Thursday, 19 December 2013

"I Will Not Deny My Letter" - Iyabo Obasanjo

Iyabo has refused entreaties by family members, friends and political leaders to withdraw the letter exclusively obtained by the Vanguard newspapers where she described her father as a liar, manipulator, megalomaniac, narcissistic, two-faced hypocrite and wife beater. She has also ruled out further communication with her father till death. Iyabo said:
“Nobody can say that I told him that I didn’t write it. I am not a liar. I will not back away from what I wrote and there is nothing that is there that is a lie,” 

She disclosed that she decided to break away from her father after realising that he cannot change from his manipulative person she had known all along, adding that throughout last year she did not speak with her father. 

She started speaking with him recently.

“The last time I spoke to him was three days ago and I decided that I was not going to speak to him again after that. That was the communication through which I realised that this man would never change from manipulations for himself,” Iyabo told the paper.

P.M.NEWS gathered that Senator Iyabo Obasanjo, who is in the United States, refused various entreaties by friends and family members to deny the statement by refusing to carry her telephone calls yesterday.

Iyabo is not the only Obansanjo child that has denounced him.

Gbenga, his first son, had sometime ago expressed his frustration in a 50-paragraph affidavit before a court in Lagos detailing how his father slept with his estranged wife, Mojisola. 
Gbenga was seeking to divorce his wife who he got married to on 29 April, 2000.

In the 10th paragraph of the affidavit signed by Emankhu Addeh, of Addeh and Associates, legal practitioner for the petitioner, the petitioner averred “that he knows for a fact that the respondent, his wife, committed adultery with and had an intimate, sexual relationship with his own father, General Olusegun Obasanjo, due to her greed to curry favours and contracts from him in his capacity as President of the Federal Republic of Nigeria.”

He said Mojisola also got rewarded for her adulterous acts with several oil contracts with the Nigerian National Petroleum Corporation, NNPC, from his father, among which was the NNPC consultancy training in supply chain management and project management awarded to her company, Bowen and Brown.

In Bitter-Sweet, My Life With Obasanjo, Oluremi, the wife of Chief Obasanjo, also emphasised the former President’s hatred for his family when she said: 

he told me to wait for him. When he emerged, he was in shorts and a short sleeve shirt. He slapped me twice and ran after me as I fled down the stairs…Throughout his tenure as Head of State, Obasanjo also ensured that I was not given any allowance as his wife. What he gave with one hand, he retrieved with the other.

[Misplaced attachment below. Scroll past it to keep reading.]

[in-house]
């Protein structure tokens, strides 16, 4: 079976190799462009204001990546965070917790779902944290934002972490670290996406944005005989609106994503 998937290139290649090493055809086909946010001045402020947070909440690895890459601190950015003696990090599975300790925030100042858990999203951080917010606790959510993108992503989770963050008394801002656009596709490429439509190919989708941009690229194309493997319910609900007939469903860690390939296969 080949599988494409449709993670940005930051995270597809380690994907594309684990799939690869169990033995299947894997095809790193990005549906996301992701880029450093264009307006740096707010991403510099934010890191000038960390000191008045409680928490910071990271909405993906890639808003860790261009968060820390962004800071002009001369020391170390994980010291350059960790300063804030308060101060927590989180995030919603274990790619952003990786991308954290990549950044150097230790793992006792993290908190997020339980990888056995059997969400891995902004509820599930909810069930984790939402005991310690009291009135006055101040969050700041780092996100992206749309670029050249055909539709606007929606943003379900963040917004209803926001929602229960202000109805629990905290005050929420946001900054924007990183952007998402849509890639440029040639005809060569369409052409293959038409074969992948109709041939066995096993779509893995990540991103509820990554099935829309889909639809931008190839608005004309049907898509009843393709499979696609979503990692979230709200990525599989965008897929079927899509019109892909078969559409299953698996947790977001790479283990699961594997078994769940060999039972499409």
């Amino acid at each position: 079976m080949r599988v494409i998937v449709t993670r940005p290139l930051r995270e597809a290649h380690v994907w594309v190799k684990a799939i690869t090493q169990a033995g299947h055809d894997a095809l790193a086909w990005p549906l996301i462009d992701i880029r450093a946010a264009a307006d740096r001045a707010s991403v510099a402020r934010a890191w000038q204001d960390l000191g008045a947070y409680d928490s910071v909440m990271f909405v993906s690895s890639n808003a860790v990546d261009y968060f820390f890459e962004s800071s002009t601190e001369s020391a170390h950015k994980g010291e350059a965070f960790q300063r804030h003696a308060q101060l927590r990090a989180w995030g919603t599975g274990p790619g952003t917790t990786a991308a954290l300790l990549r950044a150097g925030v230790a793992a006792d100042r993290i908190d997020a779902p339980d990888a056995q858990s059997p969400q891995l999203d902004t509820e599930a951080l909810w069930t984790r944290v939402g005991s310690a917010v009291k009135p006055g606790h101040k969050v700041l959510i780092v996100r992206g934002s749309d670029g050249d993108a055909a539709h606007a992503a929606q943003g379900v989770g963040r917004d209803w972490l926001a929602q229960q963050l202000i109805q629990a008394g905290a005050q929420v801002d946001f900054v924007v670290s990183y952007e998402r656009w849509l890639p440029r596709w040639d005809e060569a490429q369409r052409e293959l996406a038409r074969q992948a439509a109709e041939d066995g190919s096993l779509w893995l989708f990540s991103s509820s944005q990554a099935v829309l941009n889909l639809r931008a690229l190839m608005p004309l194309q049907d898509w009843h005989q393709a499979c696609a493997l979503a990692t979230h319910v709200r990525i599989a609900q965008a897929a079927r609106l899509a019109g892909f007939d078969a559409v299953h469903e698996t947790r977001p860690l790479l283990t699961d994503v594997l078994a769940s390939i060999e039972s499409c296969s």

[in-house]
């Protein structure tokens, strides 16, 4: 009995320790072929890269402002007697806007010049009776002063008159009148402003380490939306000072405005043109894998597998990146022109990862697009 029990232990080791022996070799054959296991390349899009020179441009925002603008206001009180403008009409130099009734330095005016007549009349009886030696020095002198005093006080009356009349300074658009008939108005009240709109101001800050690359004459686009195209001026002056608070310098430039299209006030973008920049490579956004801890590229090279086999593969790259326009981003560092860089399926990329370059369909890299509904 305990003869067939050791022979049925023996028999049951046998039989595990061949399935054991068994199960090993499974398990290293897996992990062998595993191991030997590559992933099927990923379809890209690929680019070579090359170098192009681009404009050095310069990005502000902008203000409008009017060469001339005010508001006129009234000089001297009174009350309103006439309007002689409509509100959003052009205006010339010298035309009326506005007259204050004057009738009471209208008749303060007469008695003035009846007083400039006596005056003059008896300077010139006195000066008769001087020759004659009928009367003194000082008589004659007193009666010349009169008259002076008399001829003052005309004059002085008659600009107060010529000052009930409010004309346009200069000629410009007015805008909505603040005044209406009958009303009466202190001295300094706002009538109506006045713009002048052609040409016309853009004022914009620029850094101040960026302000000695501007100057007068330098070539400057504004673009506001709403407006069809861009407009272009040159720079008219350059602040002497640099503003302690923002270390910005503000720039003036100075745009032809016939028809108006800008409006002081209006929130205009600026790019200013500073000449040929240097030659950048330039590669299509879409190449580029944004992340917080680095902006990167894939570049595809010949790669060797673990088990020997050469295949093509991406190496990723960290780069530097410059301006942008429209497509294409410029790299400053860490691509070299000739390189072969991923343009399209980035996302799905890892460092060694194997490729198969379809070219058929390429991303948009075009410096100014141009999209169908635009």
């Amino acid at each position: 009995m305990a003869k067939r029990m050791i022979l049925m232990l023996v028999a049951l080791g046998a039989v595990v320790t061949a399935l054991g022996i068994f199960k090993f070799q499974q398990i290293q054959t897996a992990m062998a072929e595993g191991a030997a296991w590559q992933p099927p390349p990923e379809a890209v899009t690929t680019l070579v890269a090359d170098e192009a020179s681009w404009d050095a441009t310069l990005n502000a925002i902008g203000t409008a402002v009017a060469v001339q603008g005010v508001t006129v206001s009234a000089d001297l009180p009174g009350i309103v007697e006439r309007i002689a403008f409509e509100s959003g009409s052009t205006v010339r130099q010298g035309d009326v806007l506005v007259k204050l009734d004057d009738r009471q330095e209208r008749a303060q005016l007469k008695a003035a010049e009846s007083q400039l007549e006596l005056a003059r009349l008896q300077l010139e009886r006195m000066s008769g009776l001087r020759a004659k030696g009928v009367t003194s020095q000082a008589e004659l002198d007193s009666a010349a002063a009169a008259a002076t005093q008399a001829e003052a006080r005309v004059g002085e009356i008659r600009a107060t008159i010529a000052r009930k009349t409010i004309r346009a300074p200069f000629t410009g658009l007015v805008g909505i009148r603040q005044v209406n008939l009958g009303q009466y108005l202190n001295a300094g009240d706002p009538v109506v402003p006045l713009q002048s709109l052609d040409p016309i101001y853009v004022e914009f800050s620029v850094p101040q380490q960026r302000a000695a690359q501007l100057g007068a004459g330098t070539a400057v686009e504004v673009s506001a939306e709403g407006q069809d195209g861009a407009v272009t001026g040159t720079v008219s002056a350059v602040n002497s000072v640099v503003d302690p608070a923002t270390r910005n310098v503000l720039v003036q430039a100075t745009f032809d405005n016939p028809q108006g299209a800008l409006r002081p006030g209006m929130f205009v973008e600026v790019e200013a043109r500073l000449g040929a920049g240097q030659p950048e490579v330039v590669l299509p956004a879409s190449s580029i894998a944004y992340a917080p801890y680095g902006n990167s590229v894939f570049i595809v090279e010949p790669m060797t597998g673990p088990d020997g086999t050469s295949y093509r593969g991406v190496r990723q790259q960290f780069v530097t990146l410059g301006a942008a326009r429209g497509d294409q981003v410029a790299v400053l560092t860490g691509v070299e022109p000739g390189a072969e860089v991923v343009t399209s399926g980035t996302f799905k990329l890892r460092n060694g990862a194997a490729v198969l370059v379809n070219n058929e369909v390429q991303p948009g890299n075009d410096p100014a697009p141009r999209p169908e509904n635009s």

It rained cats and dogs the day Obasanjo handed over to Shagari at the Race Course, Onikan, Lagos, October 1, 1979. He asked me to move to Abeokuta with him but I declined because of his extra-marital indiscipline. 
When he was being drawn out of the Army, I was in the same car with him. When we went for thanksgiving at Owu Baptist Church, Abeokuta, I was also in the same car. At the church, I sat with him on the front pew. During the reception I was in control of events and sat his mistresses with other guests as their importance demanded. 
I made Stella take one of the middle seats with her friend, Julie Coker. After the ceremony, I told my husband that I had risen to the top with him by the grace of God. Now, I was giving him a free rein to misbehave with his mistresses as I would not stay with him at Abeokuta. He begged me earnestly not to leave him alone. He said he had not finished his house at Victoria Island, Lagos, wondering where I would stay. I still kept my flat on Lawrence Road, Ikoyi. 
Obasanjo did not forgive me that I did not live with him in Abeokuta. He stopped taking care of the children, probably thinking I had a lot of money. He only sent N400 a month. Iyabo and Busola were at Queen’s College, Lagos; Segun was at King’s College. I was now torn between raising my children and running the farm. Sometime in 1981, Gbenga and Enitan were due to return to school at Corona after the long break. 
When the school fees were not forthcoming from their father, I went to the late Simbiat Abiola for assistance. She prayed that God would help. I later sold off my gold bangles to Alhaja Abdulraq, a jeweller, to raise the fees. 
My topsy-turvy relationship with Obasanjo continued. He would drive past Oduduwa Crescent without checking on his children, who were progressing in education. Iyabo, Busola and Segun were making excellent grades at school. I was struggling to make ends meet.”

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